When did Mesopotamia begin and end


The ancient city of Babylon could be entered through gates. The "Ishtar Gate" was named after a goddess and is now in a museum in Berlin.

Antiquity is a chapter in human history. It is one of three great eras, the oldest and longest. The other epochs after that are the Middle Ages and the modern age. We too live in the modern age.

When you hear the word antiquity you think of the countries around the Mediterranean Sea. Then there is the Middle East. For other continents, such as South America and Asia, the idea of ​​antiquity does not quite fit. The history of these continents is sometimes divided differently.

When did antiquity begin?

In the time before antiquity, prehistory, people lived in smaller groups. When the groups got bigger, with over 10,000 people, the high cultures emerged. It is no coincidence that these early advanced civilizations were located on large rivers such as the Nile, because there was always enough water there for agriculture. The earliest advanced civilizations were ancient Egypt and Sumer.

Antiquity began with the invention of writing. That was about 3300 years before Christ, about 5300 years ago. At first, people only wrote down what they had in their warehouses. But soon they also wrote down entire stories and laws.

The first script was probably the cuneiform script from Mesopotamia. Other peoples adopted the cuneiform script or developed their own script from it. There were also peoples who were not yet a high culture with a script. But we know a little more about them today because other peoples wrote about them.

What was typical of antiquity?

About 3800 years ago: Babylonians wrote the Codex Hammurabi on a column. This is a long text with rules for society. In the photo you can see the piece on top of the column: on the right is King Hammurabi, who issued these rules. On the left you can see a Babylonian god, Shamash, the god of justice.

Because the groups were larger in ancient times than in earlier epochs, new ways of living together were needed. The first states were formed, headed by a powerful ruler. New and different professions emerged. Because it was possible to settle bad disputes in large groups, the most important rules were finally written down. The high cultures were also the cradle of law.

In the advanced civilizations, important inventions were made. For example, we got our calendar today from the ancient Egyptians. There were already good astronomers and mathematicians in Egypt and Babylonia.

The Greeks and Romans learned a lot from the advanced civilizations in Babylonia and Egypt, for example about mathematics and astronomy. Knowledge came to the rest of Europe via the Greeks and Romans, for example our current calendar. The wheel and the potter's wheel were also invented.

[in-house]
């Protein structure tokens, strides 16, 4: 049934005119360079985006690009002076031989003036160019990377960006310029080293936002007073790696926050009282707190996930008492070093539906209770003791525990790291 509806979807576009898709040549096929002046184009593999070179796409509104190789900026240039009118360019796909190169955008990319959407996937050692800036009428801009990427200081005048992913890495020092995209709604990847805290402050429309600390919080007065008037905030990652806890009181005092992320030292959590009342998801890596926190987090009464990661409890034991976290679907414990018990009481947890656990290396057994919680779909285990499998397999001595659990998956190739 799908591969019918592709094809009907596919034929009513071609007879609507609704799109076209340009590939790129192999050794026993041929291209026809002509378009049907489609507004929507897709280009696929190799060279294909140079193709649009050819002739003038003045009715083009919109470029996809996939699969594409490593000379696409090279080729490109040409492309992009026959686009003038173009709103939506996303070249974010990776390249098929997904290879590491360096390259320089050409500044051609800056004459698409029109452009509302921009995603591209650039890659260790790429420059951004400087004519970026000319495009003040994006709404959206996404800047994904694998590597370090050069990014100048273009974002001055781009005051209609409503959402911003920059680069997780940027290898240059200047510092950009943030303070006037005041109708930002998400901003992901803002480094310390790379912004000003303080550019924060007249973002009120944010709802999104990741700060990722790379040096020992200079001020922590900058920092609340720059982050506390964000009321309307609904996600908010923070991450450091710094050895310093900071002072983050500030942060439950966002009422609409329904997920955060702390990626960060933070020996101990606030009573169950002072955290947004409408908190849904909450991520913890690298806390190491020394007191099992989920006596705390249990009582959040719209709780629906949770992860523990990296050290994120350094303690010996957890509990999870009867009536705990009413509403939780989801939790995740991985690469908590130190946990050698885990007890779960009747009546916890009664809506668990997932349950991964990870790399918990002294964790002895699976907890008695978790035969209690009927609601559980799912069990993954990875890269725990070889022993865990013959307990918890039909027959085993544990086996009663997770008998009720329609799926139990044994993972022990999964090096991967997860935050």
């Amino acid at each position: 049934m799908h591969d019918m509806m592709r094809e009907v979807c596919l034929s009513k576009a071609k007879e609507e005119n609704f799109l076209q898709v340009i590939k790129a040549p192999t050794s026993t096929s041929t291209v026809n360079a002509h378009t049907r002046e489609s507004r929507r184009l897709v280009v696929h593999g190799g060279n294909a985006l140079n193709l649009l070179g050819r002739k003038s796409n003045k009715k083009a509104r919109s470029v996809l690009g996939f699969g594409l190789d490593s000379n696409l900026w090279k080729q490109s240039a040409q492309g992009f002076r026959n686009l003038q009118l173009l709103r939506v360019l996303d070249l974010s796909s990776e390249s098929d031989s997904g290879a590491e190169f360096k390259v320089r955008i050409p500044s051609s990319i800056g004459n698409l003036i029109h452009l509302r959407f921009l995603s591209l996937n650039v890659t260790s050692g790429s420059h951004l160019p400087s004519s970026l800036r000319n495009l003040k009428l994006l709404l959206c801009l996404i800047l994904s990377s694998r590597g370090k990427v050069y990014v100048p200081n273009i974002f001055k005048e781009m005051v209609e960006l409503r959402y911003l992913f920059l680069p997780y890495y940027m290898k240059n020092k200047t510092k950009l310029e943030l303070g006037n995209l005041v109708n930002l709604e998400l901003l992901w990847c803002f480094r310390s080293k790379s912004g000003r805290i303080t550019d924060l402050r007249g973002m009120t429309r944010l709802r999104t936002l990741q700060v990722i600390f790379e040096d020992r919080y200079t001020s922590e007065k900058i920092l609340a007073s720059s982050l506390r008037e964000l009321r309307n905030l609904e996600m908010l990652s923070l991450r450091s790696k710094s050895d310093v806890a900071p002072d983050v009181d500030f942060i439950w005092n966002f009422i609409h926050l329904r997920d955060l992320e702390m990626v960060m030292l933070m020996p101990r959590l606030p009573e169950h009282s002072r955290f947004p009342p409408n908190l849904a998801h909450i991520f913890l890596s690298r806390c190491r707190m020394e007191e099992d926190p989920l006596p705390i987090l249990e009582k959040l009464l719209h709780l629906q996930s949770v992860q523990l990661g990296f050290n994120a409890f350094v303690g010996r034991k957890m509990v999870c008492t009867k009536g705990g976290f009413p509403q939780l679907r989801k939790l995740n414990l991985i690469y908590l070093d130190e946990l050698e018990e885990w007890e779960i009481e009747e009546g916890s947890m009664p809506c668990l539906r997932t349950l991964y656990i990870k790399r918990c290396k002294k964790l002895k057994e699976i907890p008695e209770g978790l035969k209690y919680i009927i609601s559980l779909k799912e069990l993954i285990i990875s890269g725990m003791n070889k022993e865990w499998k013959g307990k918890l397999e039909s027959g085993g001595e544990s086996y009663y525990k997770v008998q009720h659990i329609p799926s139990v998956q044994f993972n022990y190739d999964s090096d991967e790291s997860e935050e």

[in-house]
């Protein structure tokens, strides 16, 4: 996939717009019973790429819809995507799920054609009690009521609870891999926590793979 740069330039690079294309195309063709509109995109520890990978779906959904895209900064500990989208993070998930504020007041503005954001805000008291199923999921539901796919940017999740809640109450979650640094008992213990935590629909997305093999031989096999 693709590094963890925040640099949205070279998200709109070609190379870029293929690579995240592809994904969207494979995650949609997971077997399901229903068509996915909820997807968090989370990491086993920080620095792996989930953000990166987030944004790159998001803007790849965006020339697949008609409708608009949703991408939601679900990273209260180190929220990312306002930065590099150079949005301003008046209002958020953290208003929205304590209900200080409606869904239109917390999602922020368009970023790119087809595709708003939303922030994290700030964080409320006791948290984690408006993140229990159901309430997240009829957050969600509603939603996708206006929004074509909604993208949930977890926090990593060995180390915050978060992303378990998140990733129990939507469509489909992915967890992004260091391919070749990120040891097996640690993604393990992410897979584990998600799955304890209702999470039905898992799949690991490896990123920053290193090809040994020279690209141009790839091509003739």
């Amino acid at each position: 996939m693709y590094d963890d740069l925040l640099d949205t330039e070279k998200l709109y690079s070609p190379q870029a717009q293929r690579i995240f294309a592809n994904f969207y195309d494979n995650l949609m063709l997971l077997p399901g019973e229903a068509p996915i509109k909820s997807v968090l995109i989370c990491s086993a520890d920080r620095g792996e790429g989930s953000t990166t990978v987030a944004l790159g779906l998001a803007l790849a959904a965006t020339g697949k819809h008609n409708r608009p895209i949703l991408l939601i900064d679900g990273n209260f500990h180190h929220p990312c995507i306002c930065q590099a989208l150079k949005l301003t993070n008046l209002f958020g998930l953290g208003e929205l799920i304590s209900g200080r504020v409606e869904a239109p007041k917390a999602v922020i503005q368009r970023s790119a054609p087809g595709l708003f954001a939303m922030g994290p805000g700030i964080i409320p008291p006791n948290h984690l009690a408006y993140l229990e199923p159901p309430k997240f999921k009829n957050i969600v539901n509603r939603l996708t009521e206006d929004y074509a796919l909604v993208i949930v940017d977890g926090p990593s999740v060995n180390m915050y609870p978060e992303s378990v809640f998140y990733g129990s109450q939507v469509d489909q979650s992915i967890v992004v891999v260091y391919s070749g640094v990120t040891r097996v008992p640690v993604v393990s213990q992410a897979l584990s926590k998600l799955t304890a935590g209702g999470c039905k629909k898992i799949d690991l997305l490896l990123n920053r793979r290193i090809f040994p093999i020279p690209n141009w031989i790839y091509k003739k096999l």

A part of antiquity is called antiquity. This means the time of the Greeks and Romans, from about 750 BC to 500 AD. The Greeks and Romans are particularly important for today's Europe. You have preserved a lot of ancient knowledge and also invented new things yourself. This knowledge was used in Europe in the Middle Ages. Today scientists still use many words from the Greek language and from the Latin language of the Romans.

When did antiquity end?

Antiquity ended with the Roman Empire. But this end lasted for centuries: the great empire disintegrated into several small empires. So there is a long time between antiquity and the Middle Ages, of which one is not entirely sure where it belongs.

Some say that the Great Migration was the beginning of the end. Even with her, the beginning is not certain: The Germanic Visigoths came to the Balkans and the Roman Empire in 376 AD. In 410 they were able to conquer Rome. In the south, Mohammed's Muslims conquered Roman North Africa.

The Roman Empire gradually became Christian: In 312, Emperor Constantine the Great allowed this new religion. His successor Theodosius ruled in 380 that all residents should be Christians.

Another well-known emperor was the Franconian Charlemagne. He was crowned emperor in 800. It is said that the Middle Ages began there at the latest.

How do we know about antiquity?

Johann Joachim Winckelmann was one of the first real archaeologists. He researched and wrote, among other things, about the Pompeii area.

In Europe, the Bible and the Old Testament were already known in the Middle Ages. There is much in it about some of the ancient peoples. In addition, books were passed down as Roman times. In the course of the Middle Ages and the Renaissance, scholars passed on more and more knowledge about antiquity: some knowledge came from the countries of Islam, some from Byzantium, and some was undiscovered in the libraries of the monasteries.

Since the Renaissance, around 1500, people have learned more and more about things that have been found in the ground. It could be an old vase or an ancient statue. Around 1800 travelers, scientists and soldiers from Europe came to North Africa and the Middle East. There they specifically looked for things from ancient times. Around this time a new science arose: archeology, the science of old things.

Since then, thanks to archaeologists, much more has been known about antiquity than before. Remains of peoples have also been found in the ground that were previously unknown or barely known. One example is the high culture of the Hittites that existed in today's Turkey. One only knew the name from the Bible. That changed only around 1900: Scientists found ancient documents in Egypt in which the Hittites were mentioned. Finally, many remains of the Hittites were found in Turkey.

  • This statue with a deer and bulls comes from the Hittites who lived about 3000 years ago.

  • This mausoleum is the tomb of a famous Persian king: Cyrus the Great. He died in 530 BC.

  • About 2000 years ago: Such a picture from India shows that there were Greek rulers there at that time.